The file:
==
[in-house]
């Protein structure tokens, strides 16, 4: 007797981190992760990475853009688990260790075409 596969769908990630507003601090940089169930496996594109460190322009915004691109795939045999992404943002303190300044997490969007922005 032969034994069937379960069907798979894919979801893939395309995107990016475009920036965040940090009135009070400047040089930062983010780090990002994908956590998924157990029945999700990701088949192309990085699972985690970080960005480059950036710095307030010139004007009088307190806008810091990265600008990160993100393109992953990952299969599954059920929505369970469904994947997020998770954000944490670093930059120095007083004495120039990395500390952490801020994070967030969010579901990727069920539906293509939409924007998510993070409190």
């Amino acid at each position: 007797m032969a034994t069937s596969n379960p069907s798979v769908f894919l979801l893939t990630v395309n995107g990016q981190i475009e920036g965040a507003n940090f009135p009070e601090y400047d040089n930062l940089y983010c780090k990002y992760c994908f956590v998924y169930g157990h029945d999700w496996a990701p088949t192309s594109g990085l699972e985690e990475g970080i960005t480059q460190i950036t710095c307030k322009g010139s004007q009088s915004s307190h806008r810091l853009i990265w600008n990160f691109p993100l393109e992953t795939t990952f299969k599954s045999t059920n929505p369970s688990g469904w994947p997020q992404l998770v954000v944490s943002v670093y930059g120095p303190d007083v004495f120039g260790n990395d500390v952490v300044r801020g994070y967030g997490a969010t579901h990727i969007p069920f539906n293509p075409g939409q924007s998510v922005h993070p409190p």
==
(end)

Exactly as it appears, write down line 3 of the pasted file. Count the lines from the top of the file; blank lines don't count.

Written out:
């Amino acid at each position: 007797m032969a034994t069937s596969n379960p069907s798979v769908f894919l979801l893939t990630v395309n995107g990016q981190i475009e920036g965040a507003n940090f009135p009070e601090y400047d040089n930062l940089y983010c780090k990002y992760c994908f956590v998924y169930g157990h029945d999700w496996a990701p088949t192309s594109g990085l699972e985690e990475g970080i960005t480059q460190i950036t710095c307030k322009g010139s004007q009088s915004s307190h806008r810091l853009i990265w600008n990160f691109p993100l393109e992953t795939t990952f299969k599954s045999t059920n929505p369970s688990g469904w994947p997020q992404l998770v954000v944490s943002v670093y930059g120095p303190d007083v004495f120039g260790n990395d500390v952490v300044r801020g994070y967030g997490a969010t579901h990727i969007p069920f539906n293509p075409g939409q924007s998510v922005h993070p409190p």